Wednesday, October 31, 2012

Ghost Images

Like Fox Mulder on the X-Files, I want to believe. Unfortunately, the evidence is very weak.

Most of the photographic evidence is obviously fake or just as obviously optical illusions. One of the easy keys to a fake is that the real things in the photo are blurry too.
For example, this photo taken in a cemetery outside Chicago in 1991 is considered one of the best ghost photos around. However the very real stone slab the ghost is sitting on is as ethereal as the ghost. Granted, ghosts rarely show up under studio lighting for a photo shoot. Most modern images are taken in the dark using infrared light. Still, if you are going to modify a photo using computers or an air brush, it is easier if the image is already muddy.

The illusion called matrixing where people see faces where none exist is responsible for people seeing Jesus on a burned fish stick, a monkey-faced monument on Mars, and dead sailors in roiling sea foam.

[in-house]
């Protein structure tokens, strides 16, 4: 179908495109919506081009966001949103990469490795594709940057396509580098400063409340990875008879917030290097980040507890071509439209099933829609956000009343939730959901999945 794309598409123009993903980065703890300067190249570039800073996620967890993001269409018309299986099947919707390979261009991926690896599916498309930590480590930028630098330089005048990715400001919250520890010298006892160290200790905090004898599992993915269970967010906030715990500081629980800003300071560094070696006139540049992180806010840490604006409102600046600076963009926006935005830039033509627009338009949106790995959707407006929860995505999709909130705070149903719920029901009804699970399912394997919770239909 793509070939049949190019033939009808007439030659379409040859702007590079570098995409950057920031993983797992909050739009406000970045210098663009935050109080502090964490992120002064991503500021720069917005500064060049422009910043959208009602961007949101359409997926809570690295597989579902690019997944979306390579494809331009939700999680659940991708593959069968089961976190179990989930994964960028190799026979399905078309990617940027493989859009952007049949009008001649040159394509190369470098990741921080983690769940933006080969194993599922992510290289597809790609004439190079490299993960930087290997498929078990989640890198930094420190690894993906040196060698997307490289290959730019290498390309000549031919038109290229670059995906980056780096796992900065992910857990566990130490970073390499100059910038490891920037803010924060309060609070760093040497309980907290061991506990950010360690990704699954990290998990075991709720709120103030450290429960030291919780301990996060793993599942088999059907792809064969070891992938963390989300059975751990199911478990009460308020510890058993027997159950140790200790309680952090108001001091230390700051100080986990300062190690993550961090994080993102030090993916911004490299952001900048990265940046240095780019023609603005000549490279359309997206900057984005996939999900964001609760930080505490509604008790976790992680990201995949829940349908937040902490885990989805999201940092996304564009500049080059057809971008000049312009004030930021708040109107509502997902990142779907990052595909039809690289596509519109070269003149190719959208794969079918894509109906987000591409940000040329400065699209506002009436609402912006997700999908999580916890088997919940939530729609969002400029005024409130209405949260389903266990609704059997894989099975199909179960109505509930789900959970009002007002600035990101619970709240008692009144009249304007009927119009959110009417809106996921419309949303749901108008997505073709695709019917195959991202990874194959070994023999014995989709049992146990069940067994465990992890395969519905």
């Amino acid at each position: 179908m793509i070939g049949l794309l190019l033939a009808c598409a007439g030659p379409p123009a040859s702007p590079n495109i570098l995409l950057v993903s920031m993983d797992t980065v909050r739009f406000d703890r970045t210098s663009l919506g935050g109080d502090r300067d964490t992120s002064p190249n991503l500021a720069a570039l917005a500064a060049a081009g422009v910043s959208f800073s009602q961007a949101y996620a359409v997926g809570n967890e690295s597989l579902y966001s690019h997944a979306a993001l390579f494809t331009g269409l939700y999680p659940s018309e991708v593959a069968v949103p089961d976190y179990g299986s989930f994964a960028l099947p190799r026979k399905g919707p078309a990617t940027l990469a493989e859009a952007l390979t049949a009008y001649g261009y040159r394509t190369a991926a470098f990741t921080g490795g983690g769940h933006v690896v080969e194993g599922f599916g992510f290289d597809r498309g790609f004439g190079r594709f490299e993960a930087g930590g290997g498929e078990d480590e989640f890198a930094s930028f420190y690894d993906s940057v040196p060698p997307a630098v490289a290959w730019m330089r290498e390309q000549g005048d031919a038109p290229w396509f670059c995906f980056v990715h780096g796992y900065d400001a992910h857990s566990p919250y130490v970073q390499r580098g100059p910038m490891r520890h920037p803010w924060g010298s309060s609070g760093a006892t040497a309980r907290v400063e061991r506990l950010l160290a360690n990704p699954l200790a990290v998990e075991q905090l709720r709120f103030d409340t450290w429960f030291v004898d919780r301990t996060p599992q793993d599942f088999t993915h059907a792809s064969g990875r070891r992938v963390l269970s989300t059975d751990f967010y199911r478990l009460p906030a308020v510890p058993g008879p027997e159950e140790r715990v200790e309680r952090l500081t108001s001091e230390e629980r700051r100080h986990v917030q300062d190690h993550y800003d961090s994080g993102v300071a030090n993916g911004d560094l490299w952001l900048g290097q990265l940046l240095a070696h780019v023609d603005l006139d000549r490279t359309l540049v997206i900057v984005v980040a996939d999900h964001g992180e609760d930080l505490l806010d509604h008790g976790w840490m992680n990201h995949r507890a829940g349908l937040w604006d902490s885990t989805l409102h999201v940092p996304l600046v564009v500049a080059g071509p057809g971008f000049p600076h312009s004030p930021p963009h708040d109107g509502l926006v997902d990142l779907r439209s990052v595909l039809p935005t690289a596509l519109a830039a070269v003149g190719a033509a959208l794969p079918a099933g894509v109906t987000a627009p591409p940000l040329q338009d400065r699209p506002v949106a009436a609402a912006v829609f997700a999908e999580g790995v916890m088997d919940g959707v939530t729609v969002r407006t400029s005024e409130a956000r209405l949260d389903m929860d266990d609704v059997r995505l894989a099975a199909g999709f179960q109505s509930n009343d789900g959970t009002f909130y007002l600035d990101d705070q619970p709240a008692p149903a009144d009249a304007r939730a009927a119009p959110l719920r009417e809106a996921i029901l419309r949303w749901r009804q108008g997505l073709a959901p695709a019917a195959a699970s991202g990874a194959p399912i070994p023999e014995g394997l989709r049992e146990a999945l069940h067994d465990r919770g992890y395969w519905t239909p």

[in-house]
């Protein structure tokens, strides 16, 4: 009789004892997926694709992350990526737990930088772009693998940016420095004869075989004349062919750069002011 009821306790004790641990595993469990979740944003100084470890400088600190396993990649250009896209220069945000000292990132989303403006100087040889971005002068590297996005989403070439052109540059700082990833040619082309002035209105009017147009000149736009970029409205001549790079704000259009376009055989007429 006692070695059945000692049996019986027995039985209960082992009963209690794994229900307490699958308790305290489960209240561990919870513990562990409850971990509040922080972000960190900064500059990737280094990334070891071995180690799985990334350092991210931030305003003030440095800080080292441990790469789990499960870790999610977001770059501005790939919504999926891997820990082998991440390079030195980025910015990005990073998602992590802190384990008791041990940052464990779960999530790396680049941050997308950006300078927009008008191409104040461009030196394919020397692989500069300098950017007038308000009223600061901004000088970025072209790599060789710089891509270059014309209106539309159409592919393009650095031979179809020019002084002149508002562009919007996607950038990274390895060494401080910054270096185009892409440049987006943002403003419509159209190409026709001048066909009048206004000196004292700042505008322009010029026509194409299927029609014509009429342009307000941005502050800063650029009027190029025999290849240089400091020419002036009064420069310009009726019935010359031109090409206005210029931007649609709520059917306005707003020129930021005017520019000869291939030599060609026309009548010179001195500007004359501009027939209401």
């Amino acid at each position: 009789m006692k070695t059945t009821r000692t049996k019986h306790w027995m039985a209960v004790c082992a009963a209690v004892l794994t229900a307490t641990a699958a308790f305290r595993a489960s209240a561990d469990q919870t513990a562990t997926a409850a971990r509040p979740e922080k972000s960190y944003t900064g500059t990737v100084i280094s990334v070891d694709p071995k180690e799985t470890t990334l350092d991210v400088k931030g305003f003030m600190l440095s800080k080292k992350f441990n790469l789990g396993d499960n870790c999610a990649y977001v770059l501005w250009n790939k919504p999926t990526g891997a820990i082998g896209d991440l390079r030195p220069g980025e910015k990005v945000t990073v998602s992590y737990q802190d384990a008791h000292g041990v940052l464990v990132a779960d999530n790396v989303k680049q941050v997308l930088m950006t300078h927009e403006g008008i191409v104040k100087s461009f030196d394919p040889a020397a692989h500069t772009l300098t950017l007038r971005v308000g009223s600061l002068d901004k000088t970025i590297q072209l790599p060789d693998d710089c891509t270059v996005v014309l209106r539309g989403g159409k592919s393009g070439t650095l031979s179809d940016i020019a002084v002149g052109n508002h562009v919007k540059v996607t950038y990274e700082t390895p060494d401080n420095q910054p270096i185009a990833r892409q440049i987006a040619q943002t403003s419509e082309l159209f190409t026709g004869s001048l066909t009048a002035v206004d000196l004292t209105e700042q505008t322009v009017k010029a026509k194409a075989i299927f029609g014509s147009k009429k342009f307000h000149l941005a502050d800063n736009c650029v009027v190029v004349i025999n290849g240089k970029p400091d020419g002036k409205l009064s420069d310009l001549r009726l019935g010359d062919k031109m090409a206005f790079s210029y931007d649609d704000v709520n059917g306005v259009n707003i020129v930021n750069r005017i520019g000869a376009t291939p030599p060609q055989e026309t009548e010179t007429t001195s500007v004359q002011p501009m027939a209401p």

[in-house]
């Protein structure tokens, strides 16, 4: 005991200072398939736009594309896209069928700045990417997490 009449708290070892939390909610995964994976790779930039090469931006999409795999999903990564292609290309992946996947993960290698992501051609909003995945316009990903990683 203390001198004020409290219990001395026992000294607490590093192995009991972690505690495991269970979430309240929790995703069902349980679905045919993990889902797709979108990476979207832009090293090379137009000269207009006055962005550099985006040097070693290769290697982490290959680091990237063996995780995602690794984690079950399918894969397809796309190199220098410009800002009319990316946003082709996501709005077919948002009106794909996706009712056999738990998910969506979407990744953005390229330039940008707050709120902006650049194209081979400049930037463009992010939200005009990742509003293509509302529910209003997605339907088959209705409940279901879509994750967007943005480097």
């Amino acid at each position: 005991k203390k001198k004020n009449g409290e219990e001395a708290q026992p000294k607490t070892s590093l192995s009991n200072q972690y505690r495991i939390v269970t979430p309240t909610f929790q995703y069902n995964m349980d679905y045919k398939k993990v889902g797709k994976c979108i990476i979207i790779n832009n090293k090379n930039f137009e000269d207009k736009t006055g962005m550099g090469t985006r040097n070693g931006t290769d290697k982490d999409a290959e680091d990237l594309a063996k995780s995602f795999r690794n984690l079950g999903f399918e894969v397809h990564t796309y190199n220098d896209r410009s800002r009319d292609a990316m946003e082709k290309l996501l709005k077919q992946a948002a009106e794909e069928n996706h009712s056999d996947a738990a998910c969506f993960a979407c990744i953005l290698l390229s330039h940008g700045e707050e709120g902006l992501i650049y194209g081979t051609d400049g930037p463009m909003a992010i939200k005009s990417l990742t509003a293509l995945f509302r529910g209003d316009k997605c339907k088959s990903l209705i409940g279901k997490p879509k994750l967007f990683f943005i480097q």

Even very believable photos can turn out to be fake. A photo taken of the Wem Town Hall in Shropshire, England as it was burning in a fire showed a ghostly little girl standing by a railing.
She's not centered in the frame (unseen spirits appearing in the middle of a photo is another dead, so to speak, giveaway of a fake) and she looks spectrally genuine. But research shows it was only an elaborate hoax.

But I still want to believe. I'm not sure of the deep psychological reasons for wanting to believe in ghosts because it's not like I plan to hang around after death whispering in people's ears at midnight. Or worse, have Zach Bagins taunting my afterlife, that would truly be hell.

Don't get me started on UFOs.

1 comment:

Anonymous said...

"Very weak" is really overstating the strength of the case. The best you can say is that the case for ghosts is stronger than it is for the truth of any religion. Suffice to say that I have no interest in believing in either one of them as I think it would suggest that I am losing a grip as well as losing any confidence that people have anything within themselves to act good, because they depend on some outside force to compel them to do so ... an outside force that considers people to be inherently evil.